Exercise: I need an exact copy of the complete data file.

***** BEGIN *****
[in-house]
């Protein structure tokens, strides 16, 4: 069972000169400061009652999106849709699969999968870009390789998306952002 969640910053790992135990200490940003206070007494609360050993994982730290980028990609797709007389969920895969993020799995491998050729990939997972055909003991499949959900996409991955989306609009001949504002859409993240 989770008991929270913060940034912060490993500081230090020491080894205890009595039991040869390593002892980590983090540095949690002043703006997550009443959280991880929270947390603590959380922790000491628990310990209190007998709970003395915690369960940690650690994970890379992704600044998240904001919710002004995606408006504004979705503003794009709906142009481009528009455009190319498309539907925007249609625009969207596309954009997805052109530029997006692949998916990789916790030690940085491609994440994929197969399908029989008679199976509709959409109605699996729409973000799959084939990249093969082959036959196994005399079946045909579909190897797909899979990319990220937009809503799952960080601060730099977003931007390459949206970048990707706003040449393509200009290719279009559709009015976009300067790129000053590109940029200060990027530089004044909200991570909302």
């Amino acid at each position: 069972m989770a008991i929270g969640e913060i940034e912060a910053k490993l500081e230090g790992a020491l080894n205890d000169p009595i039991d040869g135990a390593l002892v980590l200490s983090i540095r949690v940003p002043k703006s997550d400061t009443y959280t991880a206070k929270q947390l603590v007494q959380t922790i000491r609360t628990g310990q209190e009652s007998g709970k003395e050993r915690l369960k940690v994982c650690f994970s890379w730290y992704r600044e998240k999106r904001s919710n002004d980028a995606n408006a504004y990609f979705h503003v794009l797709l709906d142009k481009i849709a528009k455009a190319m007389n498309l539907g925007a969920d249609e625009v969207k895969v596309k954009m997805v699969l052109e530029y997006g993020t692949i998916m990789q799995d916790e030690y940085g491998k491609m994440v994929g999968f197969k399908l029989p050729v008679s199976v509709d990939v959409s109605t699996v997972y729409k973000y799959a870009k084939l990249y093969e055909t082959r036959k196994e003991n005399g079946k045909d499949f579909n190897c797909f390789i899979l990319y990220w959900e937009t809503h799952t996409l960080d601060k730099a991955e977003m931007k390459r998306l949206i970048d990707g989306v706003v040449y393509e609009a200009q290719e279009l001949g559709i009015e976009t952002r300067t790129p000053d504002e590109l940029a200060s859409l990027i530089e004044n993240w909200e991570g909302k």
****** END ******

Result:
[in-house]
């Protein structure tokens, strides 16, 4: 069972000169400061009652999106849709699969999968870009390789998306952002 969640910053790992135990200490940003206070007494609360050993994982730290980028990609797709007389969920895969993020799995491998050729990939997972055909003991499949959900996409991955989306609009001949504002859409993240 989770008991929270913060940034912060490993500081230090020491080894205890009595039991040869390593002892980590983090540095949690002043703006997550009443959280991880929270947390603590959380922790000491628990310990209190007998709970003395915690369960940690650690994970890379992704600044998240904001919710002004995606408006504004979705503003794009709906142009481009528009455009190319498309539907925007249609625009969207596309954009997805052109530029997006692949998916990789916790030690940085491609994440994929197969399908029989008679199976509709959409109605699996729409973000799959084939990249093969082959036959196994005399079946045909579909190897797909899979990319990220937009809503799952960080601060730099977003931007390459949206970048990707706003040449393509200009290719279009559709009015976009300067790129000053590109940029200060990027530089004044909200991570909302």
């Amino acid at each position: 069972m989770a008991i929270g969640e913060i940034e912060a910053k490993l500081e230090g790992a020491l080894n205890d000169p009595i039991d040869g135990a390593l002892v980590l200490s983090i540095r949690v940003p002043k703006s997550d400061t009443y959280t991880a206070k929270q947390l603590v007494q959380t922790i000491r609360t628990g310990q209190e009652s007998g709970k003395e050993r915690l369960k940690v994982c650690f994970s890379w730290y992704r600044e998240k999106r904001s919710n002004d980028a995606n408006a504004y990609f979705h503003v794009l797709l709906d142009k481009i849709a528009k455009a190319m007389n498309l539907g925007a969920d249609e625009v969207k895969v596309k954009m997805v699969l052109e530029y997006g993020t692949i998916m990789q799995d916790e030690y940085g491998k491609m994440v994929g999968f197969k399908l029989p050729v008679s199976v509709d990939v959409s109605t699996v997972y729409k973000y799959a870009k084939l990249y093969e055909t082959r036959k196994e003991n005399g079946k045909d499949f579909n190897c797909f390789i899979l990319y990220w959900e937009t809503h799952t996409l960080d601060k730099a991955e977003m931007k390459r998306l949206i970048d990707g989306v706003v040449y393509e609009a200009q290719e279009l001949g559709i009015e976009t952002r300067t790129p000053d504002e590109l940029a200060s859409l990027i530089e004044n993240w909200e991570g909302k």